Making the difference: Don’t work for clients, work with them
Rob Coke, July 2017

The design agency model is changing to adapt to a new world. Pressure is increasing on clients’ capex and marketing budgets, which are often spread across dozens of channels. The mantra for today is ‘do more with less’. Achieving more with less money is a huge challenge, but there are benefits. It forces everyone to look at how they work, and where they can improve.

One way it’s helping is that smarter agencies are collaborating far more with their clients. Neither party can claim to understand everything, so we need to be open about what we know, what we don’t, and who’s best placed to fill the gaps. At Studio Output, we’ve learned from working closely with Pottermore, the BBC and Auto Trader that creative teams can be quicker and more effective when they spend time embedded with the client team. It’s been so useful, we’re even finding ways to work like this on smaller charity projects. For us, collaboration is about creating a single harmonious team, with shared processes and a jointly-owned outcome.

 

Respectful and balanced

This is how it should be. The best outcomes always come from a respectful, balanced relationship, and willingness to work together and share projects. I’ve never understood why some agencies seem to enjoy fighting with clients, like children bickering about their parents or teachers. Design is not about trying to force through your brilliant ideas at the expense of the brief. It’s about creating effective work, that gets noticed for the right reasons, and really makes a difference to the business.

If your default approach is to be understanding and helpful, then your argument carries weight when you do need to dig in on something. There’s a sense that you’re only doing it because you want to deliver the best piece of work – not for your agency portfolio, but to really solve the business challenge, however pragmatic that may be.

This requires balance, and understanding of each other’s viewpoint. A relationship built on trust is so much more fruitful for both the client and agency. For agency teams, that means being confident enough to integrate and share your processes, and adaptable enough to adopt new ones. It means opening your studio up to shared working, but not being tied to working there. And it means giving up some of the ‘ownership’ you may feel your work deserves, sharing the learning and the credit.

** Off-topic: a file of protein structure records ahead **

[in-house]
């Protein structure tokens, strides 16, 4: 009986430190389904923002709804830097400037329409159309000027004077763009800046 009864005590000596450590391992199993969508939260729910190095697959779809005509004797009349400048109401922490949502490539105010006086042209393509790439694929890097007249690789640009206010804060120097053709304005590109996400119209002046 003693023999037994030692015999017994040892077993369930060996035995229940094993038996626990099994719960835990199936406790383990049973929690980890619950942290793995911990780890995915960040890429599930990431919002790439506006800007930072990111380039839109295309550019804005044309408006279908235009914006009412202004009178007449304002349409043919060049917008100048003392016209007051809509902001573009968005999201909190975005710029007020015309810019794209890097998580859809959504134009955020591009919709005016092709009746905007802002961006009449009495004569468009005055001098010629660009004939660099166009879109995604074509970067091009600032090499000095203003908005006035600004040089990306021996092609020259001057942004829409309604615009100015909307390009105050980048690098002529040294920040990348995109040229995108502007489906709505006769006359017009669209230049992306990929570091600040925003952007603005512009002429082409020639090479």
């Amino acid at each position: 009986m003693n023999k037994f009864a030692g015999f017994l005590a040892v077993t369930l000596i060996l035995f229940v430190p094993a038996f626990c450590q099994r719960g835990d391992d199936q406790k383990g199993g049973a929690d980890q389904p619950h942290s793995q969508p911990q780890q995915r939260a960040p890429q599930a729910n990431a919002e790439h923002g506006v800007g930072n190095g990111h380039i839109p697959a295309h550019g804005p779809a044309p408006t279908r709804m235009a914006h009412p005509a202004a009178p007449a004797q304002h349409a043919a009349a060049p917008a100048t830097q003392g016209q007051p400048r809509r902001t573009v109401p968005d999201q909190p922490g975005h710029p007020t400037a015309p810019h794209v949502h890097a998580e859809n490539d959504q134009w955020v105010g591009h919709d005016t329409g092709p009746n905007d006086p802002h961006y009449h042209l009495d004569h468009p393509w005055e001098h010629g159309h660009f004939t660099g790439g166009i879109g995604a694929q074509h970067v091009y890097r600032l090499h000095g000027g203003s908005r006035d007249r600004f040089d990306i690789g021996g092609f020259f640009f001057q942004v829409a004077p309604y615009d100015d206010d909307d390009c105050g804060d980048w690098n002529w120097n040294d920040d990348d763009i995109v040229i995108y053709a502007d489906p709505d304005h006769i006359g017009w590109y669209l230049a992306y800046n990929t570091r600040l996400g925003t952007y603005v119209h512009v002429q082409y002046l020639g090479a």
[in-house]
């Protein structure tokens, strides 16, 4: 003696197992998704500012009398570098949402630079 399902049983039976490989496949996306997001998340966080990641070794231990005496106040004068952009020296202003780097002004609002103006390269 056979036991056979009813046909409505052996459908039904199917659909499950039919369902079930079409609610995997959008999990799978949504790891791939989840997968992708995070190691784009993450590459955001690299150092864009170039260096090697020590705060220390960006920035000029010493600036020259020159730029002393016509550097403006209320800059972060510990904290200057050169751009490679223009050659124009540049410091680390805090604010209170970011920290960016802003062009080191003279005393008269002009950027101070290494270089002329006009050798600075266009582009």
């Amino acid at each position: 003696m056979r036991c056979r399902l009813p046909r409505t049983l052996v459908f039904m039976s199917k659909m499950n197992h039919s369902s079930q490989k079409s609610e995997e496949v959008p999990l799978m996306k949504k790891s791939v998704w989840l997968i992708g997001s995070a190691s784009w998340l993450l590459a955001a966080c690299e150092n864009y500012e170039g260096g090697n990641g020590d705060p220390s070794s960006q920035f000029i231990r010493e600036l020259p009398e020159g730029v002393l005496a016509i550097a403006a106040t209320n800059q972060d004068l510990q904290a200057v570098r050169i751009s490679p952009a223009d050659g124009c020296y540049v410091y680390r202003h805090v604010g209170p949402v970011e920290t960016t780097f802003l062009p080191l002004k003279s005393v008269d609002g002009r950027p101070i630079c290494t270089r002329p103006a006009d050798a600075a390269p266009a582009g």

Benefits of open working

Collaborative working can help at any stage of a project. We’ve all seen the benefits of open workshop sessions, but can also help internal design teams think in new ways at a challenging stage, later in a project. And it’s invaluable when working on a particularlyy technical piece, finessing details alongside developers or broadcast teams.

For this to work, clients must adapt too. It may mean a different approach to briefing, often starting conversations before the brief is fully formed. Being visible about upcoming project roadmaps, and more open about budgets. This is a big barrier – as a client you might be nervous about revealing how much you can commit, or afraid the agency will see the budget as theirs to burn.

But it’s crucial, because it helps us to plan ahead and commit resource to projects much further out, which means we can then be more adaptable and offer better rates based on guaranteed work. It may also mean pitching less work out, and instead committing to working as a ‘trinity’ between the marketer, in-house team and agency, building a more trusting relationship.

So, why bother? The benefits of collaboration are huge. Projects are more effective, because knowledge and understanding is shared and retained in the business. They’re delivered quicker and on budget, because less time is spent on communication trails. It’s a more rewarding experience for everyone, and the client team ends up with more understanding and ownership of the work.

The old hierarchies are breaking down, and the challenges are too big to tackle alone. Agencies and clients – dive in and get working together. Can you afford not to?